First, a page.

Kathleen had four children, five grandchildren and six great grandchildren.

At the end of January, following a short illness, she died at home surrounded by her family. A long life, well lived.

Mrs D A Thomas


THE death has occurred peacefully at Withybush General Hospital, Haverfordwest of a very popular, well known and much respected north Pembrokeshire figure, Mrs Dilys Ann Thomas of Maesyrawel, Hayscastle, Haverfordwest.

In her 100th year, the deceased was the eldest of five daughters born to George and Maggie Davies of St Nicholas.

Two of her sisters, Ethel and Nancy succumbed to the diphtheria and scarlet fever scourge of the 20’s whilst another sister, Mrs Megan Phillips –a former Fishguard businesswoman –passed away two years ago.

She was also deeply saddened by the death of her eldest grand- daughter, Helen Brown, just a few years ago.

Dilys is survived by her youngest sister, Mrs Maureen Edwards, Goodwick.

On leaving school Dilys took up employment with her grandparents, John and Ann Thomas at Cross House, Mathry where one of her regular tasks was to deliver milk around the area in a large churn which would be dispensed to villagers as they came out with their large jugs.

In 1940, when they had obtained the tenancy of Rhosgranog Uchaf farm at Llandeloy, she married Richie Thomas from Mathry who, as a merchant seaman, had survived the sinking of his vessel, The Baron Salter, in the early months of the war.

Coming to be acknowledged as excellent neighbours they farmed Rhosgranog successfully for over twenty years until the opportunity arose to purchase the larger Trewilym farm nearby at Hayscastle.

Again, ably assisted by their daughters, Janet and Morfydd, they started what was to become a thriving farmhouse bed and breakfast business catering for clients from across the UK and beyond.

Shortly after Richie sadly died in 1983 Dilys retired to Maesyrawel and the farming business was continued by their son, Idris, and daughter in law, Beth.

A very talented lady and an avid reader, Dilys, had always made excellent use of the library service and even had books at her bedside during her final hours in hospital, despite suffering from pneumonia.

Very knowledgeable about local affairs she often assisted local historians seeking information with regards to early village life at St Nicholas and Mathry, some of which was tape recorded for posterity.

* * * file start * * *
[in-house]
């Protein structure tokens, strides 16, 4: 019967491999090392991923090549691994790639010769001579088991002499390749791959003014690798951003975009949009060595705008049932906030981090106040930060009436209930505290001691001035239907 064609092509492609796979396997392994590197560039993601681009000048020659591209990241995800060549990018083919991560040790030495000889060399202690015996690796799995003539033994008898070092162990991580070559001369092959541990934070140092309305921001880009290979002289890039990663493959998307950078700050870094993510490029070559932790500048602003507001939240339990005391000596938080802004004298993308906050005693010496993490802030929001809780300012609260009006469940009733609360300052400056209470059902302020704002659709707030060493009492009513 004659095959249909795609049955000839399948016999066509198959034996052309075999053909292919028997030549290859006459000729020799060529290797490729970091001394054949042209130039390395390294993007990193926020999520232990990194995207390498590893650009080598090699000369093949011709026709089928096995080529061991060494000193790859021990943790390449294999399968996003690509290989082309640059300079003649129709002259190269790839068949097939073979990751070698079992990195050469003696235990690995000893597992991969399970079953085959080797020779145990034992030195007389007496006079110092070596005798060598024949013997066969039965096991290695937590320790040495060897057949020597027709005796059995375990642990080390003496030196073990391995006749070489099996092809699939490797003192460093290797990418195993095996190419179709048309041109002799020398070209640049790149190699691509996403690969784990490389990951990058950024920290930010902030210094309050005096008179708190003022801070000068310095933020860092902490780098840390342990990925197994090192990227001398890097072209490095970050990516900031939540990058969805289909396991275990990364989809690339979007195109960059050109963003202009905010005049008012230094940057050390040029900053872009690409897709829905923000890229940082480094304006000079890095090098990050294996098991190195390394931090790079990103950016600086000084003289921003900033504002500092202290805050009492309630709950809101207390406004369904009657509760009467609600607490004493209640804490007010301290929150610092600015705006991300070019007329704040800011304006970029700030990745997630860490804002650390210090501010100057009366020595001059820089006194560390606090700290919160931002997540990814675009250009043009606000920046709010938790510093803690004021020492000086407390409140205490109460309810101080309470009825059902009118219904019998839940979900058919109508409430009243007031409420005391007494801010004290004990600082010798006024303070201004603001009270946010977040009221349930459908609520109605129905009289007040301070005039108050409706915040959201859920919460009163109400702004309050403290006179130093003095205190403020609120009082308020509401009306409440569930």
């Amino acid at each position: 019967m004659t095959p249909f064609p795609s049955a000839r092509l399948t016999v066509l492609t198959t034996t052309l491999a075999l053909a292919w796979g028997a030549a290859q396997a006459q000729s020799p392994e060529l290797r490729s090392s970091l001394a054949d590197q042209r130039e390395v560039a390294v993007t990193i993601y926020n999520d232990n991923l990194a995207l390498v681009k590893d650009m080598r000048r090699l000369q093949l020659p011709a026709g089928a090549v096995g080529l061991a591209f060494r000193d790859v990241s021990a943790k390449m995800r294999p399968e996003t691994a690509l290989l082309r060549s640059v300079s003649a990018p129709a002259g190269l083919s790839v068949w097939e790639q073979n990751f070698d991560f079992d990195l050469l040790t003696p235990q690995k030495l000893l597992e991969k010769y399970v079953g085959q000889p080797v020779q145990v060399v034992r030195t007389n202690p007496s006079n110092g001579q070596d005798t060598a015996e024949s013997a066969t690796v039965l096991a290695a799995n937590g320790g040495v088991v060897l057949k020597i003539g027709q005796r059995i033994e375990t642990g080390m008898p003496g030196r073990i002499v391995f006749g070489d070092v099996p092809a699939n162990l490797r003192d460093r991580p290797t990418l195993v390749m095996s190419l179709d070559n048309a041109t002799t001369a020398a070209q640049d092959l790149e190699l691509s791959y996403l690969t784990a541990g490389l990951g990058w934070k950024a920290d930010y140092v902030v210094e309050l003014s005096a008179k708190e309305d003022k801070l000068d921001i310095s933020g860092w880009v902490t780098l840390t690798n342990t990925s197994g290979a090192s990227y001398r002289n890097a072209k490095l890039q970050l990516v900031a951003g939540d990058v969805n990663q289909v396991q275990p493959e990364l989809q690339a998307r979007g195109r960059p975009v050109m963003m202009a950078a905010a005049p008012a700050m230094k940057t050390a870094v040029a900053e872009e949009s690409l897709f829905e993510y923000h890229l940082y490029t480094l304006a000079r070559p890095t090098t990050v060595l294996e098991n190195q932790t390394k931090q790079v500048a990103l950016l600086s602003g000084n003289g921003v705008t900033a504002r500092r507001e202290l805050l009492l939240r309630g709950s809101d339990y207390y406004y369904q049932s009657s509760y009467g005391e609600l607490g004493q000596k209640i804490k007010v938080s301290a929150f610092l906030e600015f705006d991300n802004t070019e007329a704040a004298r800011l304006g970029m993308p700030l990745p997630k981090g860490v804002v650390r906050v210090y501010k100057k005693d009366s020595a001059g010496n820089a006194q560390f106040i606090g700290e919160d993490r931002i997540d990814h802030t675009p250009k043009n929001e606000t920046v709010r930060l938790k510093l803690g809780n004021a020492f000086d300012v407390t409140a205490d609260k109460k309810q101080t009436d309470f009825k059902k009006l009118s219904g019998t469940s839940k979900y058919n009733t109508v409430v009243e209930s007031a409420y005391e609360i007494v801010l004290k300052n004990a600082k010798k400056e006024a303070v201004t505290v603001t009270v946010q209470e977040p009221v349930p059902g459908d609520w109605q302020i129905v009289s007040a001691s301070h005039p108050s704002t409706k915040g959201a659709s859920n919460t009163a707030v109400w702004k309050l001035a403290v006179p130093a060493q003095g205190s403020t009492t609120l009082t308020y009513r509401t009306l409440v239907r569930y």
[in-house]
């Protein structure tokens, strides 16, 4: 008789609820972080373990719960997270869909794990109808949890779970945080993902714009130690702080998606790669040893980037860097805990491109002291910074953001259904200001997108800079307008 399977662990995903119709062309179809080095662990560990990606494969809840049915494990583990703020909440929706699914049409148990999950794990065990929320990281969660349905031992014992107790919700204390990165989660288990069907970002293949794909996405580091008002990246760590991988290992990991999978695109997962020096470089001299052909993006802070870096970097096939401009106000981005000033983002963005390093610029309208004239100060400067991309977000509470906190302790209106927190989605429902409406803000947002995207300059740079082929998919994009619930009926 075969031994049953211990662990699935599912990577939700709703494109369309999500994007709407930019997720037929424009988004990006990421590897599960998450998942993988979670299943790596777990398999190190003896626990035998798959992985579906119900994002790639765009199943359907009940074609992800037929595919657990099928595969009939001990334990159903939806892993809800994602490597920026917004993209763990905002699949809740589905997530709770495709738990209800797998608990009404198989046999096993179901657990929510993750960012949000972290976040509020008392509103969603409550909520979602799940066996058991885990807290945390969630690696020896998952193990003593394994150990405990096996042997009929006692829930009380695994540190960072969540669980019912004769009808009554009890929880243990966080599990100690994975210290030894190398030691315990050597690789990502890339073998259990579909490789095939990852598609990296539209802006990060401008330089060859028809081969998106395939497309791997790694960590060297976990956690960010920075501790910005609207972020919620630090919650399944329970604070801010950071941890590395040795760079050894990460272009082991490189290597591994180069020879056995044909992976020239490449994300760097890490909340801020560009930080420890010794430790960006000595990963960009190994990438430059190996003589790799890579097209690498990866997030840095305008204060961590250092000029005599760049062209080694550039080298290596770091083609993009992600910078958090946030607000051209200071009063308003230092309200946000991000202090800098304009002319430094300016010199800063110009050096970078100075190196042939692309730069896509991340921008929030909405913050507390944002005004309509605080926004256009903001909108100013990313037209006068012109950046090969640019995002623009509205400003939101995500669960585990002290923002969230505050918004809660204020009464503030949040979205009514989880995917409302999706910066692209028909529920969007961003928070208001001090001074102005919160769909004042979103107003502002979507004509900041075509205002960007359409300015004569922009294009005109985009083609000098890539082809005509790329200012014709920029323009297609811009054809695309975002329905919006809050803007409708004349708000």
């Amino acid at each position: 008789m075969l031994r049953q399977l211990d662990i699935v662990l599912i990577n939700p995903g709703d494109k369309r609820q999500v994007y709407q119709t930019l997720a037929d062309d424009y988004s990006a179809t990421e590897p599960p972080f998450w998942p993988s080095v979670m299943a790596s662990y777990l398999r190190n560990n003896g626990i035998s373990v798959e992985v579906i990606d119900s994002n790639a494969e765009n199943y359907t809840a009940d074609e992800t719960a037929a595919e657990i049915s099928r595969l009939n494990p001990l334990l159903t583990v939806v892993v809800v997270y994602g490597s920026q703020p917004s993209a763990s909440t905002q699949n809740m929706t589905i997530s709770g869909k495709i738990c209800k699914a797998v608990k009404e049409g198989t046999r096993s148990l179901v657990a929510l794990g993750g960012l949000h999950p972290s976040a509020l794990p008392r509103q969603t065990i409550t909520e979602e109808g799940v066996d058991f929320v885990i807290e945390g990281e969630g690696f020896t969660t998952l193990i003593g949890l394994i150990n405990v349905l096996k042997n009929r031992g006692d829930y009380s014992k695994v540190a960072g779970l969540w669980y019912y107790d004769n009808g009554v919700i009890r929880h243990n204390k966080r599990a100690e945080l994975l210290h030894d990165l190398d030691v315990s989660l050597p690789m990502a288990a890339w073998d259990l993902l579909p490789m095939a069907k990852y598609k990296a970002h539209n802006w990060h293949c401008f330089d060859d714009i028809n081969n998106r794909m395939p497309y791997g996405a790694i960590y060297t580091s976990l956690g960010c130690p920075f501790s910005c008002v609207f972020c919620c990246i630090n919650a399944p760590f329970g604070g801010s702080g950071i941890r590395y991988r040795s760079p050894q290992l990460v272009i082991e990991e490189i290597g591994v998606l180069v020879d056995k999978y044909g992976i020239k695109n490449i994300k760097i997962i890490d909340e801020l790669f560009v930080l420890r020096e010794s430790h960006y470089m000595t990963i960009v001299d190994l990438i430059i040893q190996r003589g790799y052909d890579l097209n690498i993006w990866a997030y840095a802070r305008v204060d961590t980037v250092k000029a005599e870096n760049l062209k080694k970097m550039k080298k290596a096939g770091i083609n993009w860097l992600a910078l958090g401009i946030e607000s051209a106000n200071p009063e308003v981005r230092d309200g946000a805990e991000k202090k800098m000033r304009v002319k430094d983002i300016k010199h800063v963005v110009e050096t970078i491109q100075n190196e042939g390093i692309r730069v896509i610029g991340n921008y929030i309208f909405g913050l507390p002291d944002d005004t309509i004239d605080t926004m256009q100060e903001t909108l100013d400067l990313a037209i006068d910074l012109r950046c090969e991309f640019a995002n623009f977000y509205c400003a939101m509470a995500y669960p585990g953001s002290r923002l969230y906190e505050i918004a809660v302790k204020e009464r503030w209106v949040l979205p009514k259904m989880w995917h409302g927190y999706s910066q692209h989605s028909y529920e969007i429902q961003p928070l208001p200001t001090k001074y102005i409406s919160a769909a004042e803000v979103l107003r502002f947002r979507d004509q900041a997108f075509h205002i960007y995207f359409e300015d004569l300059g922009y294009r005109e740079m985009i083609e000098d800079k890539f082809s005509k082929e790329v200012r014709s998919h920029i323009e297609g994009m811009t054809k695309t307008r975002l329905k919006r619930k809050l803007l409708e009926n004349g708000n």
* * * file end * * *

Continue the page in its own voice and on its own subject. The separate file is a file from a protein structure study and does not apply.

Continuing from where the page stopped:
Brought up in the Welsh Baptist faith, Dilys had maintained her membership at Bleanllyn Chapel for almost eighty years and, during that time attended many association meetings and conferences and the Womens’ Fellowship.

She was also widely travelled throughout the UK and had visited numerous European countries, attended the Passion Play at Oberammergau, twice visited the shrine in the Holy Land and also journeyed to Egypt and Morocco.

In retirement she greatly enjoyed supporting monthly meetings of pensioners groups with a host of friends at Clarbeston Road and Hayscastle.

Dilys was also an excellent cook and had many red cards from local shows to prove it.

Over the past twelve months the years began to tell and her movements became restricted although she remained fully alert to all things that were taking place.

During this period her family attended to her every need aided by the marvellous team of carers who were always on hand with first class support.

Generous and hardworking, she had always kept a welcoming home and was immensely proud of all her family and will be greatly missed by her daughters, Janet and Morfydd, son Idris, and their families, grandchildren and great grandchildren.

Bleanllyn Chapel was filled with family members, neighbours and many friends for the funeral service which was conducted by her minister, Rev Aled Jenkins assisted by Rev Geraint Morse. Tributes were given by Mrs Margo Evans (grand-daughter) and Mrs Marlene Jenkins and the organists were Mrs Stella Evans and Mrs Jane Francis.

Interment took place at Llangloffan cemetery where Rev Jenkins was assisted by Rev John Roberts.

The bearers were Richard, Jonathan and David Thomas, Ashley Beynon, Matthew Evans. and Gareth Phillips.

Principal mourners were family members, Janet and Meyrick Brown (daughter and son-in-law); Morfydd Jones (daughter); Idris and Beth Thomas (son and daughter-in-law); Angela and Lynn, Margo and Matthew, Richard and Amy, Jonathan and Tracy, Jennifer and Matthew and David and Karen (grandchildren and partners); Victor Edwards (brother in law), their families together with numerous friends and sympathisers.

Amongst a number unable to be present were Mrs Maureen Edwards (sister).

There were family flowers only but donations in lieu, if desired, for Bleanllyn Chapel are being gratefully accepted by Paul Jenkins & Sons, Feidr Castell, Fishguard who had charge of the funeral arrangements.